These are some small, uncontroversial tasks. As such, they're ideal for anyone who wants to get involved with the project; there's always some overhead with getting into a new code base, figuring out how things fit together, how to send acceptable patches, all that, and the quickest way to get through it is to make your first patch something small, so you don't also have to worry about complicated design issues at the same time. (Of course, some people do great just diving in; there's no rule that says you have to do this.)
So, here are some smaller tasks, that very much need doing, that fit the above bill:
write a git/svn/hg/ importer - presumely git is the most important one nowadays, since most other SCMs can dump their history in git's fast-export format
git's fast-export format doesn't carry enough branch information, as monotone's branch model is much more information-rich than git's -- ignoring reflogs for a moment, which aren't used by git-fast-export and aren't synced between git repos. In principle the fast-export format could carry the information, but it doesn't. reflogs may also not be available everywhere, so we'll just have to accept that git is "lossy" and find a best solution.
The fast-export format doesn't carry unique identifiers per commit, so it might make more sense to import directly from the git repo. We loose flexibility (e.g. hg --> mtn would have to go through git), but can carry over more information (think x-git-commit-id certs).
On the other hand, we shouldn't need to worry about duplicate commits as the exporter should track that.
Just ran another test with git-fast-export. Turns out you can't export a subset of a branch (say, the latest commits). Well, you can, but try exporting just the tip of your branch: You'll end up with a single commit that adds all your files. Basically git-fast-export always assumes the first commit to come out of nothing, even if it really doesn't.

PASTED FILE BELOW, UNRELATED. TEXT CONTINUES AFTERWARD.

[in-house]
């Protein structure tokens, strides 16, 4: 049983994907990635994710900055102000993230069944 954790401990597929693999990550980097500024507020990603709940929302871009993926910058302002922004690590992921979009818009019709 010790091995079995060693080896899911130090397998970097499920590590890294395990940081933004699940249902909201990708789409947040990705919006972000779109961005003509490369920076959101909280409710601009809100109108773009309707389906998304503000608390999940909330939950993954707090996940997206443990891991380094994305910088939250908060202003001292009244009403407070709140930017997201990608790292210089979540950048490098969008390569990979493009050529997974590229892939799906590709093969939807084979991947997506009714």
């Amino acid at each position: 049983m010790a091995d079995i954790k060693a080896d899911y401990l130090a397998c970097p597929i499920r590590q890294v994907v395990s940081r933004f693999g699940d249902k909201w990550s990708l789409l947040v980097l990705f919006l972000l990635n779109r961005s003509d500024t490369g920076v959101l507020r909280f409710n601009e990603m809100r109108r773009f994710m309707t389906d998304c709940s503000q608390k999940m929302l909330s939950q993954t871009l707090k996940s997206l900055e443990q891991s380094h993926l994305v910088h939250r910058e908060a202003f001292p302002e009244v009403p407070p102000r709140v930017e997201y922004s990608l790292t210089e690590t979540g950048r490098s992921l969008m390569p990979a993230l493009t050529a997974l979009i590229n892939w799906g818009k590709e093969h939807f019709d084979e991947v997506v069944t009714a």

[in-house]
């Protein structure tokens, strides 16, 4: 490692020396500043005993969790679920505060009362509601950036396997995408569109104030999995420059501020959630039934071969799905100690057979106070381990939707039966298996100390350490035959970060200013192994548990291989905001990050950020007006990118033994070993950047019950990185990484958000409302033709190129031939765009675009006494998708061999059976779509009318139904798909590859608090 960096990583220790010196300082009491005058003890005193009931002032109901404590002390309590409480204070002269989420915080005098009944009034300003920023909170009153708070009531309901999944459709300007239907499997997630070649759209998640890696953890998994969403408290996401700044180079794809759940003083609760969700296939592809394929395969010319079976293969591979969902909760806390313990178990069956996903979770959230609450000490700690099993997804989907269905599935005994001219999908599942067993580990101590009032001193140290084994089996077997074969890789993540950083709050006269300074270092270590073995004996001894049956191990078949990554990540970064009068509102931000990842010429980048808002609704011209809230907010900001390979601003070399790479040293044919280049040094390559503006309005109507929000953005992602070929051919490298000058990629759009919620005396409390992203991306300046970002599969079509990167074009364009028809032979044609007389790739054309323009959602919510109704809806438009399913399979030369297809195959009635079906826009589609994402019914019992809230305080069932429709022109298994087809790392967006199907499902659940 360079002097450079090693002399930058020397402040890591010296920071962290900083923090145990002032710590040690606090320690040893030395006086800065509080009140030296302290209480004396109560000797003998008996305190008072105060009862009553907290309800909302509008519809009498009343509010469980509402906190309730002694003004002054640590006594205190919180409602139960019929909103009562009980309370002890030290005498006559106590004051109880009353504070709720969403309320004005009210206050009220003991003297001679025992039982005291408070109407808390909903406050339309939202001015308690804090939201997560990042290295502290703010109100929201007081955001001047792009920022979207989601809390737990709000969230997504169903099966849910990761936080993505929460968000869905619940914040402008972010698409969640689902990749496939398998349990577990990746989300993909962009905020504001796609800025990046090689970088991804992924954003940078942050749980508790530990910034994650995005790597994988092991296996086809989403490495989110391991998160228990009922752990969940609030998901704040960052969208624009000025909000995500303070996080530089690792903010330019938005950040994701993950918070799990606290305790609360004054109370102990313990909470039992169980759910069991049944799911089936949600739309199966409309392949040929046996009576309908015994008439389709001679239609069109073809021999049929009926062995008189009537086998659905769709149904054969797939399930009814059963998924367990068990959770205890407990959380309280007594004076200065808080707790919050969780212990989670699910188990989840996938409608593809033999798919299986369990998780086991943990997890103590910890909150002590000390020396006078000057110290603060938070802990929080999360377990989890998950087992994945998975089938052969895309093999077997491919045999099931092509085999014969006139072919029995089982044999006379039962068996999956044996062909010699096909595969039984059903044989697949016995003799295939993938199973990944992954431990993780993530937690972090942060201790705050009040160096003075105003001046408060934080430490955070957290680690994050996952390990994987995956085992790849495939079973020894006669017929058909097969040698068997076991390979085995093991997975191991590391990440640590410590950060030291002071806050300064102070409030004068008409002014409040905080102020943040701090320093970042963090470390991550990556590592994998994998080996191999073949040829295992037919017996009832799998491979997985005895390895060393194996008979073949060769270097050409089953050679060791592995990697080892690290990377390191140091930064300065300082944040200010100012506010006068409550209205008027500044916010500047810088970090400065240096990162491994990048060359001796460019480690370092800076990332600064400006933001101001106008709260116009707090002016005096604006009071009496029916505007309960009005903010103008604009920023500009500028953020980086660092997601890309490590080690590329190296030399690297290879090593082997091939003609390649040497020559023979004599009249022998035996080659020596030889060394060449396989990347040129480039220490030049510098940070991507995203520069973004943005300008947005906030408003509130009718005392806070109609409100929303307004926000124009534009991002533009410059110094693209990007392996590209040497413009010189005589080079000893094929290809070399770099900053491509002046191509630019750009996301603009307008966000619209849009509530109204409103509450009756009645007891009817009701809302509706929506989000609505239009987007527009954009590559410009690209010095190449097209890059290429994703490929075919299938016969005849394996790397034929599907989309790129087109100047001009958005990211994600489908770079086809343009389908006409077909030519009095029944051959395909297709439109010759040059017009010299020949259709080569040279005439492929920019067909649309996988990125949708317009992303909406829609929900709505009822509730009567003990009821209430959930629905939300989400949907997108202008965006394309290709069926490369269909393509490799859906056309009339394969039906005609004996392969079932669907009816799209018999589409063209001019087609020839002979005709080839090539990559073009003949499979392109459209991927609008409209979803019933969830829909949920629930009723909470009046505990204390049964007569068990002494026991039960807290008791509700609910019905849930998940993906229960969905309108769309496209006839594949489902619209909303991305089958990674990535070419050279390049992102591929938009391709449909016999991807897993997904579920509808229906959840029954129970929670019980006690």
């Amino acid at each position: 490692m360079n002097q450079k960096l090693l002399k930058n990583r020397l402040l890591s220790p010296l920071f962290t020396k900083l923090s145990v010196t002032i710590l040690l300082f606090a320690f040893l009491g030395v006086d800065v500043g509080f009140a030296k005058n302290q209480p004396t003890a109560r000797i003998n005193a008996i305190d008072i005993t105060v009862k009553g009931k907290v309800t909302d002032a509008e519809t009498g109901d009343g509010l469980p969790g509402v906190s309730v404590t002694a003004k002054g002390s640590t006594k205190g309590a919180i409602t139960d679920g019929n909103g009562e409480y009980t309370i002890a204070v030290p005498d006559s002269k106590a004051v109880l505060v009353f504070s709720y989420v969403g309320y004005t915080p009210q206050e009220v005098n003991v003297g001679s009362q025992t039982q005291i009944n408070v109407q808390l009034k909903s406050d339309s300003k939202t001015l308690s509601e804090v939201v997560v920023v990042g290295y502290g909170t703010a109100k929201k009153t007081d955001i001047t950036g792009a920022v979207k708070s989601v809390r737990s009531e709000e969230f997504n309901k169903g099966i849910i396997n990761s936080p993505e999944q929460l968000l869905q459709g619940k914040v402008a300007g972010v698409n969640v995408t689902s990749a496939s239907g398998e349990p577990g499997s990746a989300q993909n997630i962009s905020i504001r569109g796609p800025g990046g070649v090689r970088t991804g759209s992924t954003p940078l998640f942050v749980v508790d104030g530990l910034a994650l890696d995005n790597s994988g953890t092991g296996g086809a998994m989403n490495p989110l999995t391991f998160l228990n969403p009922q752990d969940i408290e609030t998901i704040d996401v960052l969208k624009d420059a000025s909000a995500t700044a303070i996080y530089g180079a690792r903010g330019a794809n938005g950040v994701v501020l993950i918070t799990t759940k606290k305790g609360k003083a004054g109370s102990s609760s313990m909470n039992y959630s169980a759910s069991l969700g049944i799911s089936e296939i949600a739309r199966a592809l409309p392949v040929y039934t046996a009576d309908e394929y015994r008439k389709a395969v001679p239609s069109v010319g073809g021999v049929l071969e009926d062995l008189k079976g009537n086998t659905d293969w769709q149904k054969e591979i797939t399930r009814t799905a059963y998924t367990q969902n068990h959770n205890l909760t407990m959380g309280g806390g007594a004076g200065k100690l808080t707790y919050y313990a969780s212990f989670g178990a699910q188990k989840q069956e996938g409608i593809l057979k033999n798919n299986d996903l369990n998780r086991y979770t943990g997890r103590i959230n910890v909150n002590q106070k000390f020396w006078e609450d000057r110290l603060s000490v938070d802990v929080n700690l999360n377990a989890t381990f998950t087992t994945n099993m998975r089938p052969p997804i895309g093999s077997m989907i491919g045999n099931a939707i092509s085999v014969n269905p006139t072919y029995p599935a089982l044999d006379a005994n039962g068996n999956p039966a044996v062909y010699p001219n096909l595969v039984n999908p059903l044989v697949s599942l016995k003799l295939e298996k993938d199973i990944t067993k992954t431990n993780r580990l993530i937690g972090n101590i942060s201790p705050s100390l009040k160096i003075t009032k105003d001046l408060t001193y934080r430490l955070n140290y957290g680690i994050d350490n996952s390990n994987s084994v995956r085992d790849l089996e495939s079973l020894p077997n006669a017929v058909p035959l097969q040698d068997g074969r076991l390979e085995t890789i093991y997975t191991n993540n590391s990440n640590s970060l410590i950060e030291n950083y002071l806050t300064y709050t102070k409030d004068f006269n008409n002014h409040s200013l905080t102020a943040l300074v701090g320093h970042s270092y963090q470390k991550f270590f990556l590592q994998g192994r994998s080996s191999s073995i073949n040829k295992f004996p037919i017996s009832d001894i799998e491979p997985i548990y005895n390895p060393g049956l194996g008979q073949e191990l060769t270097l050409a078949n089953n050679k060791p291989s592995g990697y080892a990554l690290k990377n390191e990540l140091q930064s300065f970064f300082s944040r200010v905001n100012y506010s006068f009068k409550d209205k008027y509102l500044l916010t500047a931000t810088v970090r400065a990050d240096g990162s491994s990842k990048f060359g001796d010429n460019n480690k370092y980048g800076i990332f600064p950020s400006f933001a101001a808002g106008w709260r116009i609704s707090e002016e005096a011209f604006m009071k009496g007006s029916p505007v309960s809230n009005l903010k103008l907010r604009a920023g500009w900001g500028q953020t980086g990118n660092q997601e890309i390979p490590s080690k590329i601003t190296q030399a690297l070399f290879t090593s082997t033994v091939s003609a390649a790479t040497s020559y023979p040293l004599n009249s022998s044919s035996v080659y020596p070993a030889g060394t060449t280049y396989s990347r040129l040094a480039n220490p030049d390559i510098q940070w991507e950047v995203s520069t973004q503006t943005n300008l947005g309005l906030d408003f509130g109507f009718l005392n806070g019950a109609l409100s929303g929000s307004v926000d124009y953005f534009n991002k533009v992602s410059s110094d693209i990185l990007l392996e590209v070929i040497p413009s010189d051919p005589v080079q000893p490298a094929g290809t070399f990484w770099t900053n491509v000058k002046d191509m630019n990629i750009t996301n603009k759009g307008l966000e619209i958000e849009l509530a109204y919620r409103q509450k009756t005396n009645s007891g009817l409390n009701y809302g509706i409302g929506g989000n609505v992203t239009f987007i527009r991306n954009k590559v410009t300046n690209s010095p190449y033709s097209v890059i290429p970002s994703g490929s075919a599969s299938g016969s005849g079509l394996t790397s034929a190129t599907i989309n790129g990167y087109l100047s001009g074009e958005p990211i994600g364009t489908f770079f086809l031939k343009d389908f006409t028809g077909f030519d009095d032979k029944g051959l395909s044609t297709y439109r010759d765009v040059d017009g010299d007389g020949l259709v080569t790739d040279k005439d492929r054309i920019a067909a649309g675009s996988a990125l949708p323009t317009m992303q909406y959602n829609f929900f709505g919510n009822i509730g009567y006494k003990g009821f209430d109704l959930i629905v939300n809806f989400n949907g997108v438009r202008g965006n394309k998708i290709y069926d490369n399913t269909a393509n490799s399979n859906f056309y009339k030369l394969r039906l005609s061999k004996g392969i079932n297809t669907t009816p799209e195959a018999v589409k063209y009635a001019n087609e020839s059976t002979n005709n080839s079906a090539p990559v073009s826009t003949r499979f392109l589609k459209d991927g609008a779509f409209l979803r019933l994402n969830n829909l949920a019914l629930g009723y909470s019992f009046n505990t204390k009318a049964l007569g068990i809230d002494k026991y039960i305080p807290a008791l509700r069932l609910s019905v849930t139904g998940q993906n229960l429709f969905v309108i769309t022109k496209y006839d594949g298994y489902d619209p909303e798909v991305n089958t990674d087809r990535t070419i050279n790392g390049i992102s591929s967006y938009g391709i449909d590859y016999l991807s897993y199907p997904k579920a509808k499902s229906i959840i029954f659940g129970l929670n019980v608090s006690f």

- Based on this, we really can't work with the fast-export format for partial imports, and partial imports would be really nice to have. So here's plan B: import directly from git.
mtn detach(which removes the
_MTNdirectory from a workspace), and
mtn attach -r <rev>(which turns a normal directory into a workspace at the specified location). These are useful for export/import type workflows.
- mtn detach: Refuse to remove the directory if there are unknown files inside. We don't want to make it too easy to loose data.
header file audit (only #include things we actually use, use
<iosfwd>when possible, etc.)
mtn rename --guess-- try to figure out what files have been renamed by matching up missing and unknown files with the same checksums
mtn clean --unknown --ignoredto remove files of each type from the workspace; handy for a really aggressive "make clean", and for plaforms without xargs or where there might be spaces in filenames so that
mtn ls unknown | xargs rmis hard or dangerous.
mtn diff --ignore-whitespace
make the diff header contain more helpful contextual information -- some thoughts are in this email. it might take a bit of discussion to figure out the nicest format
'db check' now includes a call to the sqlite PRAGMA integrity_check, but we need a test for this; check out Message-ID 20060511064950.GC5025@frances.vorpus.org in the list archives.
more inodeprints UI -- maybe "inodeprints on/off/auto/refresh", where "auto" turns them on or off depending on the size of the tree (and is used by default at checkout time)?
support for .mtn-template. This is a versioned file, that is used as the default for log messages. This might be helpful so you can put in fields for bug numbers, standardize your log message format, etc. Implementation is to make it the default value of MTN/log. One tricky bit is that commits should be canceled if given an empty or _unchanged log message; currently they are canceled only on an empty log message.
script that wraps monotone and gathers statistics on usage, that people could use to help us make UI decisions. Just recording commands would be good; taking notes on things like how many files were edited in a commit, whether any given merge or update had conflicts, etc. would be even cooler.
include tests in the test suite to ensure that various external tools (like tailor or buildbot) still work with us; perhaps track their integration code (eg, monotone.py from tailor) and attempt to keep it up to date with changes in HEAD.
add support for more merge tools -- SVK is one source of these, they support a number that we don't. see SVK/Resolve/* in their source tree.
add a test for context diff output
write a test for any bugs in the tracker with the tag Task:NeedTest.
IN PROGRESS: Emacs code that makes C-x 4 a drop one into _MTN/log instead of ChangeLog. See ChangeLog
automatic updating of the tutorial section of the texinfo docs so that program output, etc. is kept current
See also: InterfacesFrontendsAndTools that don't exist, but if they did they would make using monotone just that much more awesome.